A while ago, creationists in South Korea persuaded textbook publishers to start removing entire chapters discussing proof for evolution in a move I likened to an overzealous and very dishonest prosecutor in court demanding that the judge refuse to admit evidence exonerating defendants simply because he would lose his case if such evidence were introduced. After a campaign by scientists with the relevant credentials, the South Korean Ministry of Education and Technology decided to formally review the creationists’ complaints and told them that science classes won’t be factually neutered at their request. Dismissing their arguments about dinosaurs being the starting lineage for birds as vague and invalid, the ministry did agree that a chapter about the evolution of horses was lacking in proper scientific rigor. But whereas the creationists tried to excise the chapter completely, the ministry said that the chapter should be rewritten with a more current picture of how horses evolved. In other words, their solution to creationist’s complaints of poor evidence is to have textbook publishers update the books with better science.
Of course no science will ever be good enough for creationists when it comes to biology, but it’s the right approach. If the proof presented in the textbooks isn’t compelling enough, we should be presenting better and more accurate evidence rather than bow to the Nirvana fallacy espoused by so many creationists. If we don’t know how every molecule in living things interacts with every other molecule, something we can never know for certain unless we were to manifest Laplace’s Demon and ask it some questions, it doesn’t mean that the other 95% of the theory isn’t a solid body of facts and has to be discarded. After all, you don’t rewrite an entire term paper if you find out you misspelled a word, or quoted something incorrectly. You fix the mistake and continue, revising along the way until you get a more accurate body of work. But to the fundamentalist mindset, that’s cheating. They’re used to a text they believe hasn’t changed for thousands and thousands of years — don’t tell them that it was rewritten numerous times and was edited by a self-appointed group that rejected more than a hundred parts and pieces of its first drafts — and when we correct our theories with better facts, they think we’re changing our story.
And yes, we are to an extent but our goal isn’t consistency, it’s accuracy, whereas to a religious adherent, perceived consistency means that the text must be accurate in a twist on the ad hoc, ergo prompter hoc line of reasoning. No one changed the holy book, therefore it must be true in the first place and when science revises its ideas, it must mean that the ideas were flawed from the start, otherwise they wouldn’t need correcting. And again, there’s a point there because few big ideas have been only expanded; many have been outright rewritten. Newton’s work was not replaced by general relativity, as popularly claimed. Without Newton, there would be no general or special relativity in the first place, and without Darwin’s natural selection and Mendel’s punnet squares, genetics wouldn’t have the kind of context that lets us decipher genomes to the extent we can today. We can also cite atomic theory and electromagnetism as examples of science that was updated rather than rewritten. But these are the exceptions. The aether gave way to mostly empty space, plate tectonics turned geology on its head, miasmas and the four humors fell to germ theory, ancient astrology lost the metaphysics and became astronomy, etc.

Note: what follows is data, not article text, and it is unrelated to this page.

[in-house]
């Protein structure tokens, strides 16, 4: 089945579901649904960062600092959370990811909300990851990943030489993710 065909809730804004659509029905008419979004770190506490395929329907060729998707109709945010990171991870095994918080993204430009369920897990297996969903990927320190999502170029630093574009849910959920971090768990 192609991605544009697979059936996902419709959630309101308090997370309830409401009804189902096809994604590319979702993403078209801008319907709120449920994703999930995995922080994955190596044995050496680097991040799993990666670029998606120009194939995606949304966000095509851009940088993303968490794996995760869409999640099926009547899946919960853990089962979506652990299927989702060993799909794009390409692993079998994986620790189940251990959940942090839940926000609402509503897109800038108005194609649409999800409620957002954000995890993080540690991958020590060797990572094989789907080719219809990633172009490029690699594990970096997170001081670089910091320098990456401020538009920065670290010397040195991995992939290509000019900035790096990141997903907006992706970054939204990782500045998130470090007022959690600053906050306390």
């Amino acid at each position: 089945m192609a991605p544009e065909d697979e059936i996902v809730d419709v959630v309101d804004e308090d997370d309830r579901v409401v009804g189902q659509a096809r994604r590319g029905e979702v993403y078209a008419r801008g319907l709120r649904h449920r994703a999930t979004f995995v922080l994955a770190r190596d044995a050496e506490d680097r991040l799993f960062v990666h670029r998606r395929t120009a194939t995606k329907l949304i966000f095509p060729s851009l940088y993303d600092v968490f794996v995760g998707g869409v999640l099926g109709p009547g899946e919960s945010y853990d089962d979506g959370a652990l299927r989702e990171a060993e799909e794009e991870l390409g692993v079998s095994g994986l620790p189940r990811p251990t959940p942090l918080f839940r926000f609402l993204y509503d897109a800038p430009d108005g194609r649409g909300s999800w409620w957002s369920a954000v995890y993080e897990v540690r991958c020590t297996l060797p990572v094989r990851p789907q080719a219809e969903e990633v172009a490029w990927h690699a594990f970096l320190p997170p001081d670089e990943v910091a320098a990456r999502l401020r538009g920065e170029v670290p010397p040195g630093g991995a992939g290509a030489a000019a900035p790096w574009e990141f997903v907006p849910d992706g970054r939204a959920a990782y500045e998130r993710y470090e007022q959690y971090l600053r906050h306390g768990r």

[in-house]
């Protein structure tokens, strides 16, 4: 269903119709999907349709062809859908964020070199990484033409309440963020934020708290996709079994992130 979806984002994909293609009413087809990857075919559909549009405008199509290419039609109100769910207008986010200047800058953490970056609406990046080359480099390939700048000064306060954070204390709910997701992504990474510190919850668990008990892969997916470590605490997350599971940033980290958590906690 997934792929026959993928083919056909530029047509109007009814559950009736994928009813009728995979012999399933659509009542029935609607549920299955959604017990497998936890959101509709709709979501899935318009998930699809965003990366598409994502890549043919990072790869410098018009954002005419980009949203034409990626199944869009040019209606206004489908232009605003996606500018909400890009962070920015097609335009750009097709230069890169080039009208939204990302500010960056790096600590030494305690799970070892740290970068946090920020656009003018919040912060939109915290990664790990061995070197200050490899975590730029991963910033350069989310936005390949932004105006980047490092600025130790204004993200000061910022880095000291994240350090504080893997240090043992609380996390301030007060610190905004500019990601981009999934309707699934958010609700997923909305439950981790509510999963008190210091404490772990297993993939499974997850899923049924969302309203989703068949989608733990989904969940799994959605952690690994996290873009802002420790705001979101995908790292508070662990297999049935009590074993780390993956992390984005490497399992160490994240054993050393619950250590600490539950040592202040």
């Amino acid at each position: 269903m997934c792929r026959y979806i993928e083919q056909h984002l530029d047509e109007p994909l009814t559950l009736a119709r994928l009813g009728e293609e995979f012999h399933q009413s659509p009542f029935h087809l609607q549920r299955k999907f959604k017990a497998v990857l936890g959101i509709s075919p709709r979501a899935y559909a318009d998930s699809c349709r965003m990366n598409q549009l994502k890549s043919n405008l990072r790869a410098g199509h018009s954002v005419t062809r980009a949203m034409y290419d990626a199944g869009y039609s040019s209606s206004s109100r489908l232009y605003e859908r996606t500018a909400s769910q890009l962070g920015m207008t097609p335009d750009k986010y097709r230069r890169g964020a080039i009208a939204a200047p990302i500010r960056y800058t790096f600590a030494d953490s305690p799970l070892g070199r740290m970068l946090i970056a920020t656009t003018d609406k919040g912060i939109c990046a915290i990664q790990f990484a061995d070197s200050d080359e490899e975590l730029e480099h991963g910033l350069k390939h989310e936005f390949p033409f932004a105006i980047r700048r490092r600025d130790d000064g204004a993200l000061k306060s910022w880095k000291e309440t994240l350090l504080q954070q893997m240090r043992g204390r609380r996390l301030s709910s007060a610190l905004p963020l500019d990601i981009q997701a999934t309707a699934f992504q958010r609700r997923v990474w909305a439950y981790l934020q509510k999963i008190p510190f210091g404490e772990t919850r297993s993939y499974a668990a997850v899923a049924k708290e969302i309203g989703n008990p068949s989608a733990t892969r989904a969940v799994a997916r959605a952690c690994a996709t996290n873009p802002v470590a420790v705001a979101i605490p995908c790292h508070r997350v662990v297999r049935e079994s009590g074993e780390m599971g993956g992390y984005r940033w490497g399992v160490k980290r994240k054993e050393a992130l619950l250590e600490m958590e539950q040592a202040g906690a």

Where we see progress, however, the fundamentalists see heathens who either lack the proper spiritual guidance to see the truth, the way, and the light, or nefarious heretics who only want the righteous to falter in their beliefs and abandon their faith, constantly changing their story when caught on a mistake or missing something important from their theories. This is why they seldom even bother to understand what the theories they so fiercely reject actually say, going so far as to constantly use an argument that actually provides evidence for evolution as a criticism of it if not just blithely dismissing it as fairy tales for adults as compared to the eternal truth of a talking snake and a naked woman dooming humanity to mortality and disease. Why bother learning the science if it’s just going to change? Seeing the massive flaws in this kind of reasoning, those in charge of education and scientific advancement in South Korea defaulted to the science, prone to change as it may be, but ground in proof, evidence, and able to revise itself as new facts come to light rather than the kind of intellectual cowardice that believe it’s just fine and dandy to censor the evidence it doesn’t like, and then prey on the subsequent factual vacuum.